This month marks the sixteenth anniversary of the military takeover in The Gambia, in which President Yahya Jammeh ascended to power via coup d’état. A former wrestler and soldier, Jammeh has proven himself a tough man to deal with, as the Gambian media has discovered.
Before the military takeover, The Gambia was known as the “smiling coast,” a place of sunshine, hospitality, and generosity. It was home to the African Commission on Human and People’s Rights, as well as the African Center for Democracy and Human Rights. It represented one of the oldest multi-party democracies in a continent beset by military take-overs and despotic regimes.
All of this changed in July 1994, when a group of junior army officers overthrew the thirty-year government of Sir Dawda Kairaba Jawara. The officers first installed themselves as military overlords, and, in 1996, rigged the constitution and fixed the presidential elections in favor of their contender. At that time, Yahya Jammeh purported to transform himself into a civilian candidate, campaigning on a platform of anticorruption, transparency, and decency in all manner of governance.
Western reaction to the coup was swift, and foreign aid dwindled. In search of new allies, Jammeh and the Armed Forces Provisional Ruling Council made overtures to Libya, Taiwan, Cuba, Nigeria, Iran, Guinea Bissau, Mauritania and Kuwait. These overtures came to form the basis of the country’s foreign relations under Jammeh.
Jammeh assured Gambians that he welcomed their ideas, challenging the press to “criticise us where we are wrong and contribute where you can contribute.” In practice, however, the regime targeted private media and freedom of expression from the outset. On August 4, 1994, Jammeh promulgated Decree Number 4, which denied Gambians the right to discuss political views and express themselves collectively as members of political parties. The government also conducted regular raids on the independent press, subjecting journalists to harassment and deportation.
In the years that have followed, the scale of such attacks has only increased. Government actors regularly wage violence against private media outlets and journalists that publish articles deemed inaccurate or unfavorable to the junta. Such violence can take the form of harassment, detention at the hands of National Intelligence Agency officers, arson and destruction of property, arbitrary arrest, torture, and even murder. As a result, Gambian journalists have little choice but to practice self-censorship in their daily work.
Despite national and international concern over the climate of fear and repression in The Gambia, not a single police investigation has culminated in the successful prosecution of anyone responsible for crimes against the media or opponents of the regime. Ebrima Chief Manneh, a reporter with the pro-government Daily Observer, has been missing since July 7, 2007 and is said to be held by the National Intelligence Agency. The agency has repeatedly denied holding him, but reports from local media confirm that Manneh has been held incommunicado in different locations, including the Mile 2 Central Prison and, most recently, Fatoto Police Station.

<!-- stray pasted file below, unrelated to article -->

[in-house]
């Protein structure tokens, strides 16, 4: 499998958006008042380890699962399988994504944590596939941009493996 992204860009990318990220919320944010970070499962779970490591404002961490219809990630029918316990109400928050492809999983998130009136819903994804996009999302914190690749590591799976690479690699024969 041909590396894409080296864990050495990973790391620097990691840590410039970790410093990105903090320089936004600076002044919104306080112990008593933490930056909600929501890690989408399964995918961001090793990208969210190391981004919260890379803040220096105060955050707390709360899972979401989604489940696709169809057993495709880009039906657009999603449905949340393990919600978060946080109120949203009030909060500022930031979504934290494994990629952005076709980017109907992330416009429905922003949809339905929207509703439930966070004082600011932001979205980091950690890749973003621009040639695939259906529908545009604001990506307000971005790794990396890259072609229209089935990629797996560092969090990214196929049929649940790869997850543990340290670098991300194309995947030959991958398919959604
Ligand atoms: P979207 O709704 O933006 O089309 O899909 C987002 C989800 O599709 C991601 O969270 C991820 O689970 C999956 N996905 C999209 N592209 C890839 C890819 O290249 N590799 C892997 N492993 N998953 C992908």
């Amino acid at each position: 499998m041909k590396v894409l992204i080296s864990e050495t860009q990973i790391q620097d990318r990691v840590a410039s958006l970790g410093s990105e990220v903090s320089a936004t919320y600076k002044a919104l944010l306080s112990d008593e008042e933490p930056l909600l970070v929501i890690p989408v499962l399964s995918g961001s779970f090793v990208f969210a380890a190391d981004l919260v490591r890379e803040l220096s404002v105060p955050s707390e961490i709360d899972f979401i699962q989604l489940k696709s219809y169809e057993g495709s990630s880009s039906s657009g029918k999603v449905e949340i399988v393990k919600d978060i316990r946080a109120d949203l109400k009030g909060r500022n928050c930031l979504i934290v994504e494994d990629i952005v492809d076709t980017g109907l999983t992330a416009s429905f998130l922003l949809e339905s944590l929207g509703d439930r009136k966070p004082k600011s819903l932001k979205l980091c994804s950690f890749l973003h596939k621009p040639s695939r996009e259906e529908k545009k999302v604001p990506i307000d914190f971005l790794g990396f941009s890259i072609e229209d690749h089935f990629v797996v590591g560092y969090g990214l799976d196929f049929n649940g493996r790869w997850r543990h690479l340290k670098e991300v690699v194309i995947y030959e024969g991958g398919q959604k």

Newspapers have been transformed into mouthpieces for the ruling party, the Alliance for Patriotic Reorientation and Construction (APRC), or otherwise subjected to heavy censorship. Reports on Gambia Radio and Television Services focus on Jammeh’s “achievements,” including his farming skills and his so-called treatment of HIV/AIDS, while ignoring the most newsworthy national events. The president has virtually succeeded in breaking the backbone of the independent media, either by illegally closing down media houses critical of the regime or by reducing them to mere singers of praise.
President Jammeh himself has not held a press conference since 1994. He normally talks only to handpicked representatives of pro-government media houses, and most members of the independent press are routinely left out of state functions and other newsworthy events.
After sixteen years of rule under the leadership of Jammeh and the APRC, The Gambia has descended into chaos. Its citizens live in a fear of reprisals and harassment by government lackeys, its economy is in tatters, its media have been muzzled, and the social fabric of this once peaceful land is in danger of disintegration. A free press is unlikely to emerge in The Gambia unless and until the country adopts and sustains a solid democratic culture, an independent judiciary, and a respectable, apolitical military that is eager and willing to serve under a democratic commander-in-chief.
Alagi Yorro Jallow is founder and former managing editor of the Independent, The Gambia’s only private newspaper before it was banned by the government in 2005. He is currently in residence as a Reagan-Fascell Democracy Fellow at the National Endowment for Democracy.